This morning, it was announced that United States health insurer Humana Inc., along with two private equity firms (TPG Capital and Welsh, Carson, Anderson & Stowe), has purchased home health and long term care operator Kindred Healthcare for $4 billion. Humana and the two firms will each pay $9 per share (a 4.7 percent premium over the stock’s Friday close) in cash for the the home health care provider and hospice operator, and the company will be split into two parts.
Specifically, Humana has paid $800 million for a 40 percent stake in Kindred at Home, which is Kindred’s home health care segment that contains 40,000 caregivers with approximately 130,000 patients each day. Humana will not have any stakes in Kindred’s other unit, which is geared towards rehabilitation and long-term care. That segment will be taken over by the private equity firms.
As the nation’s fourth-largest health insurer, Humana has spent the past year investing in the provider side of healthcare as a means of bettering its members’ medical experience and outcomes. They have primarily achieved this through investigating in home healthcare and medical clinics; in fact, they have launched 15 new clinics this year alone. In November, Humana’s CEO Bruce Broussard said to investors, “We continue to be very focused on the home, as home is often a superior clinical environment to deliver care and reduce high-cost hospital admissions.” He continued to state that Humana is working with its current home health care agencies to improve the care model in order to better connect it to primary care.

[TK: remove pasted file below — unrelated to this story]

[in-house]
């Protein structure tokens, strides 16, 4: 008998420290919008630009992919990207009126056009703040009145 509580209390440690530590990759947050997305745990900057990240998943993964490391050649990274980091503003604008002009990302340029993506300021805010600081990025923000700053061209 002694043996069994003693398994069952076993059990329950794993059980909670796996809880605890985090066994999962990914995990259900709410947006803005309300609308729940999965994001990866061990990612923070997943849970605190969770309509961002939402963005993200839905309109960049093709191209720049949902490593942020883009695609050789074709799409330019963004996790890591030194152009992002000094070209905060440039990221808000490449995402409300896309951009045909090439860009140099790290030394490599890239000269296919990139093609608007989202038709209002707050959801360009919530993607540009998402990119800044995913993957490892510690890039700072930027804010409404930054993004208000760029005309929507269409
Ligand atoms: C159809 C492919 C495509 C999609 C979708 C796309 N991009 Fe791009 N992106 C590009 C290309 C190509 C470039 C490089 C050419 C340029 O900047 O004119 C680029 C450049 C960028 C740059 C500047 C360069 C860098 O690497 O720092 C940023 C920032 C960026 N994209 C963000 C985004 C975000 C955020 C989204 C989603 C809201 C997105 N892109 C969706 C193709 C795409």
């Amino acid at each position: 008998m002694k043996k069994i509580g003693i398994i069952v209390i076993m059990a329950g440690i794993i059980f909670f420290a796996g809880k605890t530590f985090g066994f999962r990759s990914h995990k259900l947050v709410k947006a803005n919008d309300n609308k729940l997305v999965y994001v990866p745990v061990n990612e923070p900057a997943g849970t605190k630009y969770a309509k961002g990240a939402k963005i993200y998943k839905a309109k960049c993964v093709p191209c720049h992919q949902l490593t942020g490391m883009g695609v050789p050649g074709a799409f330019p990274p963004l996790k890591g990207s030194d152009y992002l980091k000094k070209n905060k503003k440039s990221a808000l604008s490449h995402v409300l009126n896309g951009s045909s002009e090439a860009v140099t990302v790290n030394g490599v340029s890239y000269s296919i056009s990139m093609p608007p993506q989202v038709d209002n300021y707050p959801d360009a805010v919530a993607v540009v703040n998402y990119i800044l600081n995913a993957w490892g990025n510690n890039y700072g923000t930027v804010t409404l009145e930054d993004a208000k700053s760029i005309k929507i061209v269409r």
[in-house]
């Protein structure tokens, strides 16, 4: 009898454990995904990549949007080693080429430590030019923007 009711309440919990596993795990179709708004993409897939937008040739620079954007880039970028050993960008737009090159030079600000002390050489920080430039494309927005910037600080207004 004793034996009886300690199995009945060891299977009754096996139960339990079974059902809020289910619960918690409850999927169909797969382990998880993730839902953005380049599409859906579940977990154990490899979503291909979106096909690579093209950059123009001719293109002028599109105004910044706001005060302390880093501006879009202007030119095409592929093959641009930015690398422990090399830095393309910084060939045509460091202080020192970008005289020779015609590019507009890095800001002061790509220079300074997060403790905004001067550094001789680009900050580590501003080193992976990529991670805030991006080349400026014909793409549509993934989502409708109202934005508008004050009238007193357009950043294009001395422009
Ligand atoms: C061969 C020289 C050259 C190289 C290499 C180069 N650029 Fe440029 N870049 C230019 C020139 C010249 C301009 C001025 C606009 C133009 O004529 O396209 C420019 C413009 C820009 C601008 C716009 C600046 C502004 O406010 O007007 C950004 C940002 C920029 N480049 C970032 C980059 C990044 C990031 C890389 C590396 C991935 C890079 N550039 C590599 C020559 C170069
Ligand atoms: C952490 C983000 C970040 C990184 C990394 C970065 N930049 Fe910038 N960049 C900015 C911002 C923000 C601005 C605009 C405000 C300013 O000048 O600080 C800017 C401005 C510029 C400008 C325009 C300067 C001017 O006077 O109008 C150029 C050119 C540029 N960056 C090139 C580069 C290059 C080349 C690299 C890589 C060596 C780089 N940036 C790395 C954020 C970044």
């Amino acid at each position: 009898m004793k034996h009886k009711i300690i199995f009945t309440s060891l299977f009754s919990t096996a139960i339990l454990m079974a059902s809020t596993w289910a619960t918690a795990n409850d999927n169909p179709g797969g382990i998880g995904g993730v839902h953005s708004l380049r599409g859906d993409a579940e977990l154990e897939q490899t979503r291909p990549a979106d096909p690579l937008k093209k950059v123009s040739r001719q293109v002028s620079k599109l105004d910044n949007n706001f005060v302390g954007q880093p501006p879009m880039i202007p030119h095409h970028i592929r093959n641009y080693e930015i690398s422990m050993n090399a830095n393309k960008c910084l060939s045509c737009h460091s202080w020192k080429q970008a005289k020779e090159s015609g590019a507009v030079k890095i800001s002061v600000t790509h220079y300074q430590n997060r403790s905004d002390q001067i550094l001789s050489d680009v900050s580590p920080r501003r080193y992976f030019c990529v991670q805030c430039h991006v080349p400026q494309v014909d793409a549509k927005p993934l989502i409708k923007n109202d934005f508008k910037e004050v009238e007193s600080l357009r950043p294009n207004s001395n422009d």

This acquisition will benefit Humana as well as patients at their facilities. Allen Fisher, managing director of MUFG, said, “Home healthcare gets the patient out of expensive inpatient facilities, so [Humana] can have more control over the lives of their patients and encourage them to use home health as an alternative to more expensive forms of care, like nursing homes or hospitals.”
This is not the first deal of this nature. Aetna Inc. and UnitedHealth Group Inc., two competitors, have also recently announced deals to expand their reach into healthcare services in locations and sites that charge lower rates than hospitals. With rising healthcare costs in recent years and the federal government’s reduced spending on health, insurers have been under increased pressure to expand.
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